• 1938. (With K. P. Rode)Fossil plants from the Deccan Intertrappean beds at Mohgaon Kalan, C.P., with a note on the geological position of the plant-bearing beds. Proc. Natl. Acad. Sci. Ind. 7 (3), 165–174.
  • 1938. Recent advances in Indian Palaeobotany. (Pres. Add. Botany Section.) Proc. 25th Ind. Sci. Cong. Jubil. Sess. Calcutta (2), 133–176; and Luck. Univ. Stud. (2), 1–100.
  • 1940. The Deccan Traps: an episode of the Tertiary era. (Gen. Pres. Add.) 27th Ind. Sci. Cong. Mad. (2), pp. 1–21. Prakrati, 3 (I), 15–35. 1944 (Gujrati trans.). Prabuddha Karnataka, 22 (2), 5–19 (Kanares trans. by H. S. Rao).
  • 1941. Permanent labels for microscope slides. Curr. Sci. 10 (1 I), 485–486.
  • 1942. 'A short history of the plant sciences' and 'The cytoplasm of the plant cell'. Reviews. Curr. Sci. 11 (9), 369–372.
  • 1944. (With B. S. Trivedi) The age of the Saline Series in the Punjab Salt Range. Nature, 153, 54.
  • 1945. The technique of casting coins in ancient India. Mem. Numis. Sac. Ind. (I), 1–68.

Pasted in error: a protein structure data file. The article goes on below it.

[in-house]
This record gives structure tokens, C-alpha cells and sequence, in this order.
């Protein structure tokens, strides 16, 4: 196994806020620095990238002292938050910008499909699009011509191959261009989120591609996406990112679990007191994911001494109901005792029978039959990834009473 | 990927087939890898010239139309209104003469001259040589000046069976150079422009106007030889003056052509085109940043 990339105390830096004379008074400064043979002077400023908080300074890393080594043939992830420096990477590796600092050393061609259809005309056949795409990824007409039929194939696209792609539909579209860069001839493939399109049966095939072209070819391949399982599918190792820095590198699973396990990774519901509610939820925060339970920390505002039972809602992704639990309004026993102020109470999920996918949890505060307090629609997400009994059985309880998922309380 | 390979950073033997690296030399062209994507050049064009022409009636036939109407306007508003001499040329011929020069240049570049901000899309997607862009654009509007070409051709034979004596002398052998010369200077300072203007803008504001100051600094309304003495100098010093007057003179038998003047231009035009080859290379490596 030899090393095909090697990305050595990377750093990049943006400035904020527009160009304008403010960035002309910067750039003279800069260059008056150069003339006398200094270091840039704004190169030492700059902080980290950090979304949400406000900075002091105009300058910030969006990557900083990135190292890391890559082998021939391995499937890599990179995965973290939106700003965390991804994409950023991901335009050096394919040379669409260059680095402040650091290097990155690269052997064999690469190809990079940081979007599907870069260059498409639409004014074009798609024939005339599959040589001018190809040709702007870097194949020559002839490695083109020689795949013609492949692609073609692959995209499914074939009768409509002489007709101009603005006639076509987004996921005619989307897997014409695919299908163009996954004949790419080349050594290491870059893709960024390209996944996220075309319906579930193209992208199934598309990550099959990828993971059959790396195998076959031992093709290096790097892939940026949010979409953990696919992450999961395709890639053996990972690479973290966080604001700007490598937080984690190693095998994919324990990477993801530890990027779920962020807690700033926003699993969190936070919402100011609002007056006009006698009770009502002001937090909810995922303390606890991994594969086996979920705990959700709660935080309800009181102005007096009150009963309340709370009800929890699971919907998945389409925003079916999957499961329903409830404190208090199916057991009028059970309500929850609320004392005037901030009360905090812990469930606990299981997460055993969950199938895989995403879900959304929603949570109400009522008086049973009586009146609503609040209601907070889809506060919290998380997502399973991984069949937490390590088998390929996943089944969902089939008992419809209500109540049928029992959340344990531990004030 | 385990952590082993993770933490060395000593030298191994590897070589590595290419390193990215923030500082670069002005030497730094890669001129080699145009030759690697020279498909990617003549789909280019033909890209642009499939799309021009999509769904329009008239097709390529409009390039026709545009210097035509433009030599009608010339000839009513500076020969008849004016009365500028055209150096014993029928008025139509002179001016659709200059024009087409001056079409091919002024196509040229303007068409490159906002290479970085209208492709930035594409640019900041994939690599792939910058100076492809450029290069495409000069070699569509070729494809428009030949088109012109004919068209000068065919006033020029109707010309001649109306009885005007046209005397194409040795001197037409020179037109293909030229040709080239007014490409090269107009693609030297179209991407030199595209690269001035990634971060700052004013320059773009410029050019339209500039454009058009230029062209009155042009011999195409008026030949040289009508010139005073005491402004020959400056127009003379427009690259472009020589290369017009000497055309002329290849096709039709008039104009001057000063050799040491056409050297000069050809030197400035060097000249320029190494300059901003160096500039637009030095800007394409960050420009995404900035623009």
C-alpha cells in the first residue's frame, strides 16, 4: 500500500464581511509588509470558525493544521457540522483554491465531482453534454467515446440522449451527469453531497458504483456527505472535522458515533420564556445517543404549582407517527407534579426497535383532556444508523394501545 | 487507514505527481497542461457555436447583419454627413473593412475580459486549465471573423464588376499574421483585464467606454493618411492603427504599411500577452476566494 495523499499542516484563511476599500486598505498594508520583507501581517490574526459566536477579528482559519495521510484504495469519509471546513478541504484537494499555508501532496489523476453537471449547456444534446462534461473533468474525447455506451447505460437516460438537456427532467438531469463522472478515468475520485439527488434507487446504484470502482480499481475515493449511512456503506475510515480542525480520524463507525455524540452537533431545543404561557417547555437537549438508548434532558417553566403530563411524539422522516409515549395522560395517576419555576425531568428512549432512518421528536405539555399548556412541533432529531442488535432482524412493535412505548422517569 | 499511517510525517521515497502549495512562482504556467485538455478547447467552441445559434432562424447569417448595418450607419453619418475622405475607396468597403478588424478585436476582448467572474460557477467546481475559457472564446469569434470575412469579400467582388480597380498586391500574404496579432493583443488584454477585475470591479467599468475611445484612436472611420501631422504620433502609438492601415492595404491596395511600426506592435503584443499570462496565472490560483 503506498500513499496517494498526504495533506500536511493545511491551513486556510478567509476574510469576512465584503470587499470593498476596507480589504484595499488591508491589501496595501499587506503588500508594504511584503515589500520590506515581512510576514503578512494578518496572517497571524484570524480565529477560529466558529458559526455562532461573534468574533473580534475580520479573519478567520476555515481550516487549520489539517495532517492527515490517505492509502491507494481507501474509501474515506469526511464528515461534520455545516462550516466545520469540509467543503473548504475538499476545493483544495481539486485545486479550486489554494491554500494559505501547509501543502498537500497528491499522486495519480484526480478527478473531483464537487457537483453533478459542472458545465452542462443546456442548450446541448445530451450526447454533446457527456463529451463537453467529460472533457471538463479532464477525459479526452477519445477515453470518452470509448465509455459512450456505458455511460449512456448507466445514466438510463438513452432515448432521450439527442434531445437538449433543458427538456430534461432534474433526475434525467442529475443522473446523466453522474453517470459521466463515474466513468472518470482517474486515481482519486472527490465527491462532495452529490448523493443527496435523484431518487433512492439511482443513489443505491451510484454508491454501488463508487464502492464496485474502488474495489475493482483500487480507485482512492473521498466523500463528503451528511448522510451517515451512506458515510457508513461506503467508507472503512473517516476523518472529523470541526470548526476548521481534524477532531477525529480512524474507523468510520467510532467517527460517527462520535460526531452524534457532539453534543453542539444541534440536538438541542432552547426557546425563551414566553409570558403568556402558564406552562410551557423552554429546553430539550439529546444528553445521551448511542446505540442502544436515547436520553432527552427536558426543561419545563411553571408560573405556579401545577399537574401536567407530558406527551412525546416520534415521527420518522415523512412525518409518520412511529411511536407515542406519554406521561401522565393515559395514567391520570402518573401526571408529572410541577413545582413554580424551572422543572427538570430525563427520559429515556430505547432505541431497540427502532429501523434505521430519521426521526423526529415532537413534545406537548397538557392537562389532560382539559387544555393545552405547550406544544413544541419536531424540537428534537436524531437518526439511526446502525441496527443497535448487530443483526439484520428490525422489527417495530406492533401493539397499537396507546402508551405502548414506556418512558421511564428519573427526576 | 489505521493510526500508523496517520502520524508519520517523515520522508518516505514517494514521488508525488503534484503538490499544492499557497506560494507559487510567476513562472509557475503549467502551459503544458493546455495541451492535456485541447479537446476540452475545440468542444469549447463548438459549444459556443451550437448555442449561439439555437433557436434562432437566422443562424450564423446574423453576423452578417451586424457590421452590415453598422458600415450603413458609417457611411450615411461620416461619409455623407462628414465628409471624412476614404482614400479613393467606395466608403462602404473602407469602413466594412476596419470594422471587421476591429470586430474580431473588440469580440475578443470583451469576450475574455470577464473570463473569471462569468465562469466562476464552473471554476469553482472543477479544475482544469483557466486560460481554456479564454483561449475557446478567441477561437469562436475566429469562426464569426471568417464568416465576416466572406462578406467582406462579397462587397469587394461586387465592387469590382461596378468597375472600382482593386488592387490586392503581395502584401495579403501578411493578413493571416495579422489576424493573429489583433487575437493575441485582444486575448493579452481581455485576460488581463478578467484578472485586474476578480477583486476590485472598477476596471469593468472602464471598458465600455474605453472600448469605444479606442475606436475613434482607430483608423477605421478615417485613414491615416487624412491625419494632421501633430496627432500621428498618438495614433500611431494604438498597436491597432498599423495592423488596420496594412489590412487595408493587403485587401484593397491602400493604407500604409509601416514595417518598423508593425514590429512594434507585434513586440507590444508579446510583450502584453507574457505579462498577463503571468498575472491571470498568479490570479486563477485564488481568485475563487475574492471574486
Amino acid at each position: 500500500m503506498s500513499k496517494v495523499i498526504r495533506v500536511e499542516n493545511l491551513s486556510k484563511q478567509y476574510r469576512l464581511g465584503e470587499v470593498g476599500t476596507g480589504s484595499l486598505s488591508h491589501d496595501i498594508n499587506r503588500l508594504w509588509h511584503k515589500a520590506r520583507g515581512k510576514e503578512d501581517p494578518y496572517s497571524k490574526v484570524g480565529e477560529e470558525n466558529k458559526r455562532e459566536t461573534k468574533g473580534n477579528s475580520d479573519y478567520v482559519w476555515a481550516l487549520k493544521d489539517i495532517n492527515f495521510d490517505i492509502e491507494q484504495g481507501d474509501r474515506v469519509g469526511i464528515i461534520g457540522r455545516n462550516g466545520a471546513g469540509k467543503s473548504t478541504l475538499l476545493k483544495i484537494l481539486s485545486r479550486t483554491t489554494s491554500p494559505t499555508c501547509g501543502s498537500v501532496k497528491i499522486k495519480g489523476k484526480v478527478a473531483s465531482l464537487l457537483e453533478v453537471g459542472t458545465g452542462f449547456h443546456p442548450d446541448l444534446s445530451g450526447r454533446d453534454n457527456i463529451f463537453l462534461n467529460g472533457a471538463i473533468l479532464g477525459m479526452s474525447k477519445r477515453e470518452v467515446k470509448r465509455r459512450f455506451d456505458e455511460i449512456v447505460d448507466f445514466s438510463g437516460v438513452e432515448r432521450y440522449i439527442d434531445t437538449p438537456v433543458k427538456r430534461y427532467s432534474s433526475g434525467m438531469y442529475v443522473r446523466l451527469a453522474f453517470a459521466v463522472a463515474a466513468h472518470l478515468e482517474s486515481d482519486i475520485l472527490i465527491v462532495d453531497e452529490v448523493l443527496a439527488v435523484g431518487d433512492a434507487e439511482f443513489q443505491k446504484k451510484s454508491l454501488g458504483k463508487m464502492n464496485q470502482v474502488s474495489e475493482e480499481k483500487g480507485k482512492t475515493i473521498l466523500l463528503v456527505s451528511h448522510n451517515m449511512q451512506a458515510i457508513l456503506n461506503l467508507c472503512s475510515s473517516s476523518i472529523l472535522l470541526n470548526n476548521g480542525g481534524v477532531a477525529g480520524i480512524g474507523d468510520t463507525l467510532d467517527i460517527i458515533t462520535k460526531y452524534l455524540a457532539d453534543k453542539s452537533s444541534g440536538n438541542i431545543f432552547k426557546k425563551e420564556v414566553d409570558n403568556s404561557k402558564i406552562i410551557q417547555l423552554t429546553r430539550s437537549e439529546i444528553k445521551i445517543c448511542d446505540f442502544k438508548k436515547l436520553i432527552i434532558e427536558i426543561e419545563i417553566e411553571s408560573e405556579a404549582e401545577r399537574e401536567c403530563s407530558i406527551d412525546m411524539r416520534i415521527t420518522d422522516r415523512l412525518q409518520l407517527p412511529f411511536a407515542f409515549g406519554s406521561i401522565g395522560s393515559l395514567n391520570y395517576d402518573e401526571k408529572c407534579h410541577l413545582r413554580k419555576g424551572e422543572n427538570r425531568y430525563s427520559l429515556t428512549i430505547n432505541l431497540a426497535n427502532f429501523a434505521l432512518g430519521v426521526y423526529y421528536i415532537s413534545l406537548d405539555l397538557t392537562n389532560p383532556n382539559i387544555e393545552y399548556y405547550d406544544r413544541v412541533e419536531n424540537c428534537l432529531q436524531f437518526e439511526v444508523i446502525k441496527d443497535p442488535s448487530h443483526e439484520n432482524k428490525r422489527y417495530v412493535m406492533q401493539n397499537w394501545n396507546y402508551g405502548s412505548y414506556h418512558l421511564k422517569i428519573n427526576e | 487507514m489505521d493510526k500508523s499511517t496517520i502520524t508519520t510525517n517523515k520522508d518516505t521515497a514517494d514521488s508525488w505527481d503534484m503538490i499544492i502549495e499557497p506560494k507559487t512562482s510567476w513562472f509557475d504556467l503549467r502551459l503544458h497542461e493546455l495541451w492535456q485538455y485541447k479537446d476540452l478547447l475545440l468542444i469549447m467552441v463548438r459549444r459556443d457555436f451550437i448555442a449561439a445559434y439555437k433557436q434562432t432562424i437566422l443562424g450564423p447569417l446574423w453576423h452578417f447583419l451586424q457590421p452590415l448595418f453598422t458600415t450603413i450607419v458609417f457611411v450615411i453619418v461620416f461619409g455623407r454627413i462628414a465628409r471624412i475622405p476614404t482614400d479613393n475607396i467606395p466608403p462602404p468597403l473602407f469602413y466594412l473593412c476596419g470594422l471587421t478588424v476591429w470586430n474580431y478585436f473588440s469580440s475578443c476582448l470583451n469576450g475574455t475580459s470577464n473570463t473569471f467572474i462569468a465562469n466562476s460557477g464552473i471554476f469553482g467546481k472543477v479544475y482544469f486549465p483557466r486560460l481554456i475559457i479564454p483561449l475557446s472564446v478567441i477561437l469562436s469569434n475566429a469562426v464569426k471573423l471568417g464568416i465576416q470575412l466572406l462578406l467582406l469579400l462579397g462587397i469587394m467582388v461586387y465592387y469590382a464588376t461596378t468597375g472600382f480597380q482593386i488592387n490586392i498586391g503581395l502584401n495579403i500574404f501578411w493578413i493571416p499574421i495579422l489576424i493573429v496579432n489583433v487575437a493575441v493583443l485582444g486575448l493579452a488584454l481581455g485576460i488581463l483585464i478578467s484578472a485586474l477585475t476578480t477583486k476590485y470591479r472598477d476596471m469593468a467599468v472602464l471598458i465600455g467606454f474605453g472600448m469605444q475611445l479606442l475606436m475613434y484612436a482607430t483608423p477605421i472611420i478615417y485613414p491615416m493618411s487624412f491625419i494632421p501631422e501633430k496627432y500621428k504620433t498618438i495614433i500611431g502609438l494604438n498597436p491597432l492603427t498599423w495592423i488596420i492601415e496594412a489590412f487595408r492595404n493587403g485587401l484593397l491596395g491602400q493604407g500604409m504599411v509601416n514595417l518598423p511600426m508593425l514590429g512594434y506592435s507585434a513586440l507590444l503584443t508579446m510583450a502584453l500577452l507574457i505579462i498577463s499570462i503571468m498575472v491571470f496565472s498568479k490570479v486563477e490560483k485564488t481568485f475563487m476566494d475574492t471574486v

Recognition[edit]

Sahni was recognised by several academies and institutions in India and abroad for his research. He was elected a Fellow of the Royal Society of London (FRS) in 1936, the highest British scientific honour, awarded for the first time to an Indian botanist. He was elected Vice-President, Palaeobotany section, of the 5th and 6th International Botanical Congresses of 1930 and 1935, respectively; General President of the Indian Science Congress for 1940; President, National Academy of Sciences, India, 1937–1939 and 1943–1944. In 1948 he was elected an Honorary Member of the American Academy of Arts and Sciences. Another high honour which came to him was his election as an Honorary President of the International Botanical Congress, Stockholm in 1950. For his work in numismatics he received the Nelson Wright Medal in 1945.[20]

Maulana Abul Kalam Azad, Minister of Education in 1947 offered the post of Secretary to the Ministry of Education to Sahni. This he reluctantly accepted.[21]

The Birbal Sahni Gold Medal for students of botany was instituted in his memory.[22] A bust of Sahni is placed in the Geological Survey of India in Calcutta.[23]

Notes[edit]

  1. ^ a b c d Thomas, H. H. (1950). "Birbal Sahni. 1891-1949". Obituary Notices of Fellows of the Royal Society. 7 (19): 264. doi:10.1098/rsbm.1950.0017.